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Posted by Euclid on Saturday, September 15, 2018 10:39 AM

Also, the track is usually safer for marginally faster speeds than what is specified for speed restrictions.  So if you want to make up time, why not fudge on the speed restrictions about the same percentage as on track speed?

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Posted by zugmann on Saturday, September 15, 2018 10:44 AM

243129
You equate this with running a train??? "Legal" is the key word here.

You're equating today's standards/regulations with operating practices from 60-70 years ago....so....yeah.

 The opinions expressed here represent my own and not those of my employer or any other railroad, company, or person.

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Posted by BaltACD on Saturday, September 15, 2018 1:35 PM

Obviously 243129 is the bestest throttle grabber that ever grabbed the throttle in the long history of railroading in the USA.  He can dictate his history and have his dictums acted upon by those now dead creators of that history.  Bow down to his royal hineass.  

         

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Posted by 243129 on Saturday, September 15, 2018 2:30 PM

Backshop

 

 
243129

 

 
Backshop

I never said it was legal, just if there was little traffic, it was safe because the road was made for it.  I take it that you've never driven over the speed limit?

 

 

 

You equate this with running a train???  "Legal" is the key word here.

 

 

 

Answer the question.  My point, and several other peoples', was that just because there was an imposed track speed didn't mean the track was unsafe for marginally faster speeds.

 

 

What part of rules were made to be followed don't you get?

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Posted by 243129 on Saturday, September 15, 2018 2:32 PM

Euclid

Also, the track is usually safer for marginally faster speeds than what is specified for speed restrictions.  So if you want to make up time, why not fudge on the speed restrictions about the same percentage as on track speed?

 

Because it's against the rules and you open yourself up to liability.

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Posted by Overmod on Saturday, September 15, 2018 4:29 PM

Euclid
Aside from the company rule, in pre-Amtrak times, was the 79 mph speed limit also a government regulation? If so, to what extent did the government control speed limits of trains? How did the government enforce train speed limits?

We've covered this before.  The restriction is 79mph because the rule is '80mph or above'.  The original language is in the Esch Act of 1920, which returned the railroads from Federal Control, and had to do with the implementation of automatic train control on passenger trains.  Enforcement of the 80mph restriction, largely invoking the original wording, became applied to all passenger service in the wake of the Naperville accident (although it has been noted that that accident would most likely not have been avoided with a 79mph restriction) via ICC order 29543.

This has nothing whatsoever to do with safe or prudent speed, or anything to do with track class.  Nor does it, except circumstantially, have anything to do with a timetable permitted speed.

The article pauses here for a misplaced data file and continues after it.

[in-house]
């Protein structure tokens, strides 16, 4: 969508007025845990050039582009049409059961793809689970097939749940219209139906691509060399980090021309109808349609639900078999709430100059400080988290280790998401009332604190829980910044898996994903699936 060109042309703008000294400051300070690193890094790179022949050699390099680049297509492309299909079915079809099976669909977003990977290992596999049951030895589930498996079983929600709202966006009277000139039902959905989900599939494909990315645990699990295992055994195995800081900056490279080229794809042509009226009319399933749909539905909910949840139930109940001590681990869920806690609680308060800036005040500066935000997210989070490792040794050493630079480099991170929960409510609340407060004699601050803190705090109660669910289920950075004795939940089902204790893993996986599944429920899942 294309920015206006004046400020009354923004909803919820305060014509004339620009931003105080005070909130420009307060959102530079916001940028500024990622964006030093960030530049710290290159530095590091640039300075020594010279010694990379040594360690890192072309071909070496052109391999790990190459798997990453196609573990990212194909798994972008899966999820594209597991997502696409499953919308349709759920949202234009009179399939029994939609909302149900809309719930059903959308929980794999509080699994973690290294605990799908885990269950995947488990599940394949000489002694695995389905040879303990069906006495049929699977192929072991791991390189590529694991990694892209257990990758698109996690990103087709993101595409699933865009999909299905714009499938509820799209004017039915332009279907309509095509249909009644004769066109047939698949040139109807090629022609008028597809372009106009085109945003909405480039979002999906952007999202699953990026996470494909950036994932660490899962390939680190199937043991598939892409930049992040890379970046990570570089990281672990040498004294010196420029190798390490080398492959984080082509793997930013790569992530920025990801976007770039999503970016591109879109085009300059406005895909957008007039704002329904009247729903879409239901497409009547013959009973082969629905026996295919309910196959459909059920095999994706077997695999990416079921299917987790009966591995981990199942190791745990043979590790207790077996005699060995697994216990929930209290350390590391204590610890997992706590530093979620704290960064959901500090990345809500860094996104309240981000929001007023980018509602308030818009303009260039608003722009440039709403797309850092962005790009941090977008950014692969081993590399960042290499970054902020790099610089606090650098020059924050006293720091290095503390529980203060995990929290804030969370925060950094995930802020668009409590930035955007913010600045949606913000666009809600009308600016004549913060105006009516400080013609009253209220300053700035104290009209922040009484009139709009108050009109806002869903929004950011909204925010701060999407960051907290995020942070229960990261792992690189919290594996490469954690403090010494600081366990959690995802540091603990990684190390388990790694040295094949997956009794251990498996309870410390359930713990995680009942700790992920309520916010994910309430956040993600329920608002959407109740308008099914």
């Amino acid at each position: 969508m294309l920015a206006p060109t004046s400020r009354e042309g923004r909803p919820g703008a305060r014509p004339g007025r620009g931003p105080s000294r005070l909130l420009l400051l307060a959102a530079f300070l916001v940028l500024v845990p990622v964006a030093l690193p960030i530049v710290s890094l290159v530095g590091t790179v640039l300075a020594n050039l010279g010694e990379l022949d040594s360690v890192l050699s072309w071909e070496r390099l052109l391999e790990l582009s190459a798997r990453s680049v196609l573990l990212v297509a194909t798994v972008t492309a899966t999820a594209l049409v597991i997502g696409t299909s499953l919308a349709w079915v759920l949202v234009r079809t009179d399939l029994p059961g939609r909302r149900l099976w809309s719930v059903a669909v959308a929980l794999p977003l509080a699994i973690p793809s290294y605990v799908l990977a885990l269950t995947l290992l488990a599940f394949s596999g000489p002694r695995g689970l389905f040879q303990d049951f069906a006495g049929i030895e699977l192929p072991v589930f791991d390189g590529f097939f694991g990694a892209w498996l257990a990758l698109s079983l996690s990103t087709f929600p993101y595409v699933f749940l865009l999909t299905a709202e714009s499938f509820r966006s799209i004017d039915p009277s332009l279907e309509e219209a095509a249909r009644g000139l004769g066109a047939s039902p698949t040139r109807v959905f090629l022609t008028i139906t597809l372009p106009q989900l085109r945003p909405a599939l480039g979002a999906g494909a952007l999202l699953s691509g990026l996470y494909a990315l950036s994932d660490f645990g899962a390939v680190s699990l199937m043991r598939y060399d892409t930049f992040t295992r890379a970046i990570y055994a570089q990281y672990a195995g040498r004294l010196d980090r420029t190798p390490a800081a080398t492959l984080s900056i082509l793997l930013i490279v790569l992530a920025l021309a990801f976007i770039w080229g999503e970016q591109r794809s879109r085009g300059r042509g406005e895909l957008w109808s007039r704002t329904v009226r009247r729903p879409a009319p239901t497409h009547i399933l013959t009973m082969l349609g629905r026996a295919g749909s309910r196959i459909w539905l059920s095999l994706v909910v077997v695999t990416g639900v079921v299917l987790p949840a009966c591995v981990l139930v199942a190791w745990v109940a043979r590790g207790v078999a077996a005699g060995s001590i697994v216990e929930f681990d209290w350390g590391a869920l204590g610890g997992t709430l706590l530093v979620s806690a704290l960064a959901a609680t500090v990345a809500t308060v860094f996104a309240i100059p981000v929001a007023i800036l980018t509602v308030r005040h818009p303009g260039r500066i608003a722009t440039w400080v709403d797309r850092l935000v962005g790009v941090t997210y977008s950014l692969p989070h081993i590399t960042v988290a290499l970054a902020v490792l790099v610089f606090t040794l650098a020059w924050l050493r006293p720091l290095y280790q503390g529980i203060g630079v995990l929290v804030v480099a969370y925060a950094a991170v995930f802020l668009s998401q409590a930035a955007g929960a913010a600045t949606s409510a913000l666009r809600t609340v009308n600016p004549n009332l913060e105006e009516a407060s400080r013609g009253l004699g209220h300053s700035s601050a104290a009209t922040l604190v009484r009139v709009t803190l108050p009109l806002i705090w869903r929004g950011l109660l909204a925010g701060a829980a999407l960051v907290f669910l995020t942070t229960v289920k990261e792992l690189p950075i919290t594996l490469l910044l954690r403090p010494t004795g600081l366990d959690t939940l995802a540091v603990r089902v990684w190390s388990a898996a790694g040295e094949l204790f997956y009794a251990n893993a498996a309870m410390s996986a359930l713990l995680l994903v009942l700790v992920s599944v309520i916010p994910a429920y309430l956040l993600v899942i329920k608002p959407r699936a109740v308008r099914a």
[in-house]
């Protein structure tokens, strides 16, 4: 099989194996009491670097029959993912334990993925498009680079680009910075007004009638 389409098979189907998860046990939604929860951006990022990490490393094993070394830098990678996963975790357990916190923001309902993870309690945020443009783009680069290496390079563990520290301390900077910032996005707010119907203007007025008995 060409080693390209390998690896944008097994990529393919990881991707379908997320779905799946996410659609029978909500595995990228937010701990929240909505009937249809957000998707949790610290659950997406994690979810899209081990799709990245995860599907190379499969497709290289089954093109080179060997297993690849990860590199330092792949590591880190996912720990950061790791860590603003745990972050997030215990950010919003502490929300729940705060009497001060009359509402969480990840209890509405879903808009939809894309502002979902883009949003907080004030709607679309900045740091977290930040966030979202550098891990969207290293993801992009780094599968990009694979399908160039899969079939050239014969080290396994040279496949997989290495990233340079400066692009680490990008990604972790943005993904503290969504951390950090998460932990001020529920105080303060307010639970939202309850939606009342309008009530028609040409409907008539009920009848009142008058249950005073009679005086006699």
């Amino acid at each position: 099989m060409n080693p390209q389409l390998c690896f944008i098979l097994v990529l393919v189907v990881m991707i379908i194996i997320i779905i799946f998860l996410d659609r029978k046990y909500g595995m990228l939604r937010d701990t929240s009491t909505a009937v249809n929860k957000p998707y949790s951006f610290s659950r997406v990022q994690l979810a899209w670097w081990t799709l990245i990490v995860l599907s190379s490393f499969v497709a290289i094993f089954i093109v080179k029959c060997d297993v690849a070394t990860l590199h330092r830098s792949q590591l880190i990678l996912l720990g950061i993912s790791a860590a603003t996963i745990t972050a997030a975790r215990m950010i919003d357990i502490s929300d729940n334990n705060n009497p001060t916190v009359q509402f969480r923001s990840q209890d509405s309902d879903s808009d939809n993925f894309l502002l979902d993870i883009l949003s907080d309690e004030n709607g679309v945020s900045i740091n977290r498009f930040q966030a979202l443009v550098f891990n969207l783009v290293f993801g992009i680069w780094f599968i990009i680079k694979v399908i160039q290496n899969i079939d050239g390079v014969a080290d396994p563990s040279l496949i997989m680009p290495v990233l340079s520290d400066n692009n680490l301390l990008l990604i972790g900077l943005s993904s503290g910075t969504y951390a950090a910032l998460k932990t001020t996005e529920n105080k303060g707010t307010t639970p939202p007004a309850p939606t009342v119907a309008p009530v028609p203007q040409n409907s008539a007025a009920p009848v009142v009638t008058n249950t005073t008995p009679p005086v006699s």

Here is a potentially interesting report

which contains some of the relevant history regarding implementation of train control systems.
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Posted by Euclid on Saturday, September 15, 2018 4:55 PM

Overmod
 
Euclid
Aside from the company rule, in pre-Amtrak times, was the 79 mph speed limit also a government regulation? If so, to what extent did the government control speed limits of trains? How did the government enforce train speed limits?

 

We've covered this before.  The restriction is 79mph because the rule is '80mph or above'.  The original language is in the Esch Act of 1920, which returned the railroads from Federal Control, and had to do with the implementation of automatic train control on passenger trains.  Enforcement of the 80mph restriction, largely invoking the original wording, became applied to all passenger service in the wake of the Naperville accident (although it has been noted that that accident would most likely not have been avoided with a 79mph restriction) via ICC order 29543.

This has nothing whatsoever to do with safe or prudent speed, or anything to do with track class.  Nor does it, except circumstantially, have anything to do with a timetable permitted speed.

Here is a potentially interesting report

which contains some of the relevant history regarding implementation of train control systems.

 

So then, is exceeding the 79 mph limit a Federal offense as well as a violation of the company rule?  Would it be something like cheating on your income tax?

 

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Posted by Randy Stahl on Saturday, September 15, 2018 6:31 PM

243129

 

 
cx500
And the Superintendents of the day were willing (unofficially) to give them that latitude as it kept the trains on time,

 

......until something happened.

 

 

Nope, the trains ran on time after wrecks.  You were more likely to lose your job if you couln't keep to the schedule.

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Posted by n012944 on Saturday, September 15, 2018 7:26 PM

243129

 

 
BaltACD
Where there are NO SPEED RESTRICTIONS. If you don't know track speed, what else don't you know?

 

Ah your imperious attitude surfaces again. Typical of one who has spent his career desk bound.

So you are saying that there is/are/was no maximum authorized speed (MAS) areas?

 

 

That is not what he is saying, and if you don't know that you are more of a blockhead than I gave you credit for.